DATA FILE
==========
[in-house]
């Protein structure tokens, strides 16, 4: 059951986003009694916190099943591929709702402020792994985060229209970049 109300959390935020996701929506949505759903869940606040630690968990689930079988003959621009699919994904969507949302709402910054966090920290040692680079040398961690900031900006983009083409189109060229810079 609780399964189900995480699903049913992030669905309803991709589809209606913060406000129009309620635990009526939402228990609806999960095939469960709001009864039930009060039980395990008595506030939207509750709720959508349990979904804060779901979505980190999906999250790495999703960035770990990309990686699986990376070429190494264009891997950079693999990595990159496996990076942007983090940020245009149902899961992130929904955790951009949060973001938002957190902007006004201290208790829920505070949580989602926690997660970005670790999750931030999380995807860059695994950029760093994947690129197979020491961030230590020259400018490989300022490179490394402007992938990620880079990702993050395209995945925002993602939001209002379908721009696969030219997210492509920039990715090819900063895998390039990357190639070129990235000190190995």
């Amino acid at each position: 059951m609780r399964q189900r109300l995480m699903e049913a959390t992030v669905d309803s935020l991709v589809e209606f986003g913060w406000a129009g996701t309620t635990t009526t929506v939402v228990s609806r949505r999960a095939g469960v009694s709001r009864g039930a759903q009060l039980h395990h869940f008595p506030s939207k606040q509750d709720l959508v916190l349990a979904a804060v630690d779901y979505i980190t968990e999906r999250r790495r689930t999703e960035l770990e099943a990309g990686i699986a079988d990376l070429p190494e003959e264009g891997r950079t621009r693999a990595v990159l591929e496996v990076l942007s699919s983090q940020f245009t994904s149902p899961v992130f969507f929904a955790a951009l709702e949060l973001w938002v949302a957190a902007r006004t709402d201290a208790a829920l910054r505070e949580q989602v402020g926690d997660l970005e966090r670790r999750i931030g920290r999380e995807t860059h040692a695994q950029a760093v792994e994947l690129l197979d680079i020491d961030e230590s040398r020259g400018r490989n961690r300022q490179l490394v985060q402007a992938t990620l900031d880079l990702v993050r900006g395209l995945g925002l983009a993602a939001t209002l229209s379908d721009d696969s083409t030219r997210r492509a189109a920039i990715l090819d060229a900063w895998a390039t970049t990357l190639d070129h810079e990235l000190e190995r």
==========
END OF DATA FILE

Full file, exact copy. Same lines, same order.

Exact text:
[in-house]
């Protein structure tokens, strides 16, 4: 059951986003009694916190099943591929709702402020792994985060229209970049 109300959390935020996701929506949505759903869940606040630690968990689930079988003959621009699919994904969507949302709402910054966090920290040692680079040398961690900031900006983009083409189109060229810079 609780399964189900995480699903049913992030669905309803991709589809209606913060406000129009309620635990009526939402228990609806999960095939469960709001009864039930009060039980395990008595506030939207509750709720959508349990979904804060779901979505980190999906999250790495999703960035770990990309990686699986990376070429190494264009891997950079693999990595990159496996990076942007983090940020245009149902899961992130929904955790951009949060973001938002957190902007006004201290208790829920505070949580989602926690997660970005670790999750931030999380995807860059695994950029760093994947690129197979020491961030230590020259400018490989300022490179490394402007992938990620880079990702993050395209995945925002993602939001209002379908721009696969030219997210492509920039990715090819900063895998390039990357190639070129990235000190190995």
């Amino acid at each position: 059951m609780r399964q189900r109300l995480m699903e049913a959390t992030v669905d309803s935020l991709v589809e209606f986003g913060w406000a129009g996701t309620t635990t009526t929506v939402v228990s609806r949505r999960a095939g469960v009694s709001r009864g039930a759903q009060l039980h395990h869940f008595p506030s939207k606040q509750d709720l959508v916190l349990a979904a804060v630690d779901y979505i980190t968990e999906r999250r790495r689930t999703e960035l770990e099943a990309g990686i699986a079988d990376l070429p190494e003959e264009g891997r950079t621009r693999a990595v990159l591929e496996v990076l942007s699919s983090q940020f245009t994904s149902p899961v992130f969507f929904a955790a951009l709702e949060l973001w938002v949302a957190a902007r006004t709402d201290a208790a829920l910054r505070e949580q989602v402020g926690d997660l970005e966090r670790r999750i931030g920290r999380e995807t860059h040692a695994q950029a760093v792994e994947l690129l197979d680079i020491d961030e230590s040398r020259g400018r490989n961690r300022q490179l490394v985060q402007a992938t990620l900031d880079l990702v993050r900006g395209l995945g925002l983009a993602a939001t209002l229209s379908d721009d696969s083409t030219r997210r492509a189109a920039i990715l090819d060229a900063w895998a390039t970049t990357l190639d070129h810079e990235l000190e190995r």